2008: Fetal Diagnosis and Therapy
David Lissauer, Rachel K Morris, Mark D Kilby
Fetal lower urinary tract obstruction affects 2.2 per 10,000 births. It is a consequence of a range of pathological processes, most commonly posterior urethral valves (64%) or urethral atresia (39%). It is a condition of high mortality and morbidity associated with progressive renal dysfunction and oligohydramnios, and hence fetal pulmonary hypoplasia. Accurate detection is possible via ultrasound, but the underlying pathology is often unknown. In future, magnetic resonance imaging (MRI) may be increasingly used alongside ultrasound in the diagnosis and assessment of fetuses with lower urinary tract obstruction...
December 2007: Seminars in Fetal & Neonatal Medicine
Jean-Marc Biard, Mark P Johnson, Michael C Carr, R Douglas Wilson, Holly L Hedrick, Christina Pavlock, N Scott Adzick
OBJECTIVE: Limited information is available about long-term outcomes in children treated prenatally for lower urinary tract obstruction. Our aim was to evaluate outcomes in children treated in utero with vesicoamniotic shunts. METHODS: Clinical outcomes in 20 pregnancies with a singleton male fetus, oligo/anhydramnios, and lower urinary tract obstruction were studied using chart review and phone and written clinical questionnaire for parents, pediatricians, and urologists...
September 2005: Obstetrics and Gynecology
Tina Vanderheyden, Sailesh Kumar, Nicholas M Fisk
Renal function in utero deals chiefly with urine production rather than the excretion of metabolites, which are cleared by the placenta. Fetal renal impairment (FRI) in bilateral renal disease thus presents as oligohydramnios or anhydramnios; this can lead to lung hypoplasia and early neonatal death. As in the adult, FRI can be divided into prerenal, renal and postrenal causes. Causes of prerenal FRI include intrauterine growth restriction, unbalanced intertwin transfusion in monochorionic twins and maternal drug ingestion...
August 2003: Seminars in Neonatology: SN
B E Finley, T L Bennett, J Burlbaw, L Levitch
The management of bladder outlet obstruction in the fetus remains a debated issue. Recent data suggest the use of cystocentesis for the possible relief of the bladder neck obstruction or for the opening of posterior urethral valves. This case report adds further support for the use of cystocentesis and observation prior to the placement of an indwelling bladder shunt. The case further demonstrates that relief of the megacystis may not prevent prune belly syndrome, bladder dysfunction or renal damage. Finally, the case demonstrates that severe oligohydramnios in the second trimester need not invariably result in pulmonary hypoplasia...
July 1, 1993: Ultrasound in Obstetrics & Gynecology
M J Kemper, T J Neuhaus, K Timmermann, B Hueneke, G Laube, E Harps, D E Mueller-Wiefel
Urinary tract anomalies (UTA) including polycystic kidney disease nowadays can be detected antenatally by ultrasound. The concomitant presence of oligohydramnios has been regarded as a severe risk factor for renal dysfunction and pulmonary hypoplasia, although clinical data after birth are scarce. We report the postnatal course and long-term follow-up of 10 infants with oligohydramnios due to congenital UTA from two pediatric nephrology centers. The underlying final diagnoses were autosomal-recessive polycystic kidney disease (ARPKD, n = 2), familial tubular dysgenesis (n = 2) and bilateral renal hypoplasia (n = 6) including 3 children with posterior urethral valves...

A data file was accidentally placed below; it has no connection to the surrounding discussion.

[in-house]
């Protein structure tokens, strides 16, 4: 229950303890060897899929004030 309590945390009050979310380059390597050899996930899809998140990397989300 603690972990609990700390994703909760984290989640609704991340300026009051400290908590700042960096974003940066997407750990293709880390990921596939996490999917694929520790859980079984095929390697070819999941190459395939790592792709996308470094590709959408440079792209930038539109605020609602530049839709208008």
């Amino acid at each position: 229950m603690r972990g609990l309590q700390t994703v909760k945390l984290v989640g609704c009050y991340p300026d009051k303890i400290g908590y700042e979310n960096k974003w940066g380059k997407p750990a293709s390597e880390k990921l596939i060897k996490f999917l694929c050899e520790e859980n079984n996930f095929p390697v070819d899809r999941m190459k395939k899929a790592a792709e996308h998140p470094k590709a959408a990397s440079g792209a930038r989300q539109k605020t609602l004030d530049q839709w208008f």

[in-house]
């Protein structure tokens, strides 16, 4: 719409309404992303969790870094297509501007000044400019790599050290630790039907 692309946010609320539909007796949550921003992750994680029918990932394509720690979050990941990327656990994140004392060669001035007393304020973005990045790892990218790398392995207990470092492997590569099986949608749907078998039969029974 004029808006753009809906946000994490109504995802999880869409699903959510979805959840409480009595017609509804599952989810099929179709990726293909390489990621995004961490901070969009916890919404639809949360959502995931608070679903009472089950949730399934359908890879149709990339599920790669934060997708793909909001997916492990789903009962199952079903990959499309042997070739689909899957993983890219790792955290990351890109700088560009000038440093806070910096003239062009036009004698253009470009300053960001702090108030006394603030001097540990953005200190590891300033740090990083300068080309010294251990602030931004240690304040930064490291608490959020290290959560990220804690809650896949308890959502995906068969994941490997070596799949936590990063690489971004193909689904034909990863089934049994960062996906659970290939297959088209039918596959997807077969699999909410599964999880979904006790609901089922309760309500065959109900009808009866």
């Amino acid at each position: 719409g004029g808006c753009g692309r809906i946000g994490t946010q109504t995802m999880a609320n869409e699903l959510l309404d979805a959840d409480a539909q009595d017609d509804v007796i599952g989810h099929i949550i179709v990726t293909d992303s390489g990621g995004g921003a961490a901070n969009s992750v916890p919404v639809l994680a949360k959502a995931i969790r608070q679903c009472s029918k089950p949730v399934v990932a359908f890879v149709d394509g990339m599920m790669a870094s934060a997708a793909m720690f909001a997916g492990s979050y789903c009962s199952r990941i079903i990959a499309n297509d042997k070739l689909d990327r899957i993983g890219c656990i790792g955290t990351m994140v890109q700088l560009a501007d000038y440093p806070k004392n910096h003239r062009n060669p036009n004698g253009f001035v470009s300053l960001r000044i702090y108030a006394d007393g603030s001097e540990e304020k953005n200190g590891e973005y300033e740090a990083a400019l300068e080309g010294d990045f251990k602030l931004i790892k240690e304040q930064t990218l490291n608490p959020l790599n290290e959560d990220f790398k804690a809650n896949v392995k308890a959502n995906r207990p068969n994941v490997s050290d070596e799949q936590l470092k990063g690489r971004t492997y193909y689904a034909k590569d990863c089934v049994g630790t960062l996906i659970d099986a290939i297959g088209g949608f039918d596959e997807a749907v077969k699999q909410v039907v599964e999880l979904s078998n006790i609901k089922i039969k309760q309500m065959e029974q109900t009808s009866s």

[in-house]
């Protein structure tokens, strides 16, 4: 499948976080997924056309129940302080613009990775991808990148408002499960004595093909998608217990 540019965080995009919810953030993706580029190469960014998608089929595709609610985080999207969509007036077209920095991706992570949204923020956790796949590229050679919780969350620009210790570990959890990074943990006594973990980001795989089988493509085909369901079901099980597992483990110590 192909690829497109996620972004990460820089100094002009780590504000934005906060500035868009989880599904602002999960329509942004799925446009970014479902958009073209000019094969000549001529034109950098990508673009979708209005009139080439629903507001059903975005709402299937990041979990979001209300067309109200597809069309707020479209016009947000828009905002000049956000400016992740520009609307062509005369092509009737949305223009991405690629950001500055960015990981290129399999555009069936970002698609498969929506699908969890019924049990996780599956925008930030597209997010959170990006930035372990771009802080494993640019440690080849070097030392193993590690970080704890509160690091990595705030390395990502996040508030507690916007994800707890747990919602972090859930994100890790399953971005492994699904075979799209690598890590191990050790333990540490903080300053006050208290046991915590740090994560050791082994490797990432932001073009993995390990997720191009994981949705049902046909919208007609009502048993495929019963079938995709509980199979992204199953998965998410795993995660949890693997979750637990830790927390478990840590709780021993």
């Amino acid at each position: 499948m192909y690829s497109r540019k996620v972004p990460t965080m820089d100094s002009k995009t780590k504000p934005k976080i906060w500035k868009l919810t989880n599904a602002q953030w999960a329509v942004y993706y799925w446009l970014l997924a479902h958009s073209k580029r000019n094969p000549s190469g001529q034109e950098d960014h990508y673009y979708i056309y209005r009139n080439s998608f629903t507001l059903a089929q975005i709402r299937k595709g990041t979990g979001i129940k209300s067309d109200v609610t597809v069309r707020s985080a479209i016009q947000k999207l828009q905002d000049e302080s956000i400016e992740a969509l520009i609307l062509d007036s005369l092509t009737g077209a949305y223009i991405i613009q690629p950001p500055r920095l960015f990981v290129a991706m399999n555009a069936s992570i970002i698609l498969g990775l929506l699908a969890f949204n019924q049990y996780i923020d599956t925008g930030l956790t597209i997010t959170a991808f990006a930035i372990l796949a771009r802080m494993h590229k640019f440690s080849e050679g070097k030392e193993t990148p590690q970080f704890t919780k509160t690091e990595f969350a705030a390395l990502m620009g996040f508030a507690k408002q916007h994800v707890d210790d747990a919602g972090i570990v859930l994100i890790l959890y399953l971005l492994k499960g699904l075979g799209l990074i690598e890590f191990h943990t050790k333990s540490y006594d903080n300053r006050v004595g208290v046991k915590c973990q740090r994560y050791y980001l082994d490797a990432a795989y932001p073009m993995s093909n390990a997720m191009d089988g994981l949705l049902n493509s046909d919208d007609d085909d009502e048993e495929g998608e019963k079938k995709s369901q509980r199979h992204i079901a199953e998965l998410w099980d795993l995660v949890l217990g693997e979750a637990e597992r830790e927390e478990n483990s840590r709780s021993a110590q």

December 2001: Clinical Nephrology
K M Tabsh, N L Theroux
BACKGROUND: Fetuses diagnosed with posterior urethral valve syndrome risk development of significant pulmonary and renal complications. Historically, medical options included expectant management, percutaneous shunting, fetal surgery, and pregnancy termination. CASE: A 34-year-old primigravida presented at 26.5 weeks' gestation with severe fetal hydronephrosis. In lieu of the aforementioned options, the patient elected to undergo serial amnioinfusion and fetal bladder aspirations...
October 1997: Obstetrics and Gynecology
G McLorie, W Farhat, A Khoury, D Geary, G Ryan
PURPOSE: Prenatal detection of obstructive uropathy is used widely and vesicoamniotic shunting is the accepted procedure in well-defined cases. We present outcomes of vesicoamniotic shunting in a consecutive series from a coordinated prenatal-postnatal treatment program. MATERIALS AND METHODS: From 1989 to 1998 bladder obstruction was identified in 89 fetuses at a multidisciplinary prenatal high risk clinic. Prenatal intervention was considered in cases of bilateral hydronephrosis associated with evidence of bladder outlet obstruction and oligohydramnios...
September 2001: Journal of Urology
B D Coley, J A Rusin, D R Boue
BACKGROUND: We have observed many infants with lenticulostriate vasculopathy (LSV) on neurosonograms who do not have classic histories of prenatal infection, trisomy, or prenatal drug exposure. OBJECTIVE: To investigate the underlying clinical conditions in patients with LSV. MATERIALS AND METHODS: Sixty-three cases of LSV were identified among approximately 2,400 neurosonograms performed over 42 months. All neurosonograms were reviewed. Medical records were reviewed for information regarding prenatal infection, chromosomal abnormality, respiratory and cardiac disease, and other pertinent diagnoses...
December 2000: Pediatric Radiology
R S Sutherland
Severe oligohydramnios and renal dysplasia were detected in one of diamniotic, monochorionic twins at 19 weeks' gestation. At birth (37 weeks), the affected twin had only minimal extrarenal Potter's features and mild pulmonary hypoplasia, despite severe renal dysplasia due to posterior urethral valves. The effects of virtual absence of amniotic fluid during the latter half of gestation from bilateral renal dysplasia were ameliorated by the presence of a normal co-twin and its normal amniotic fluid levels, even though the affected twin did not share the same amniotic fluid...
December 1999: Urology
R L Chevalier, S Klahr
Therapy for obstructive uropathy is largely determined by whether the obstruction involves one or both kidneys, and by the age of the patient. In the infant and child, obstructive uropathy is almost always due to a congenital malformation of the ureter, bladder, or urethra. Ultrasonographic prenatal diagnosis has permitted early detection and even fetal intervention for posterior urethral valves, although this form of treatment must be considered experimental at present. More important to the affected infant than optimal renal development is the prevention of pulmonary hypoplasia, which is a consequence of fetal oliguria and oligohydramnios...
November 1998: Seminars in Nephrology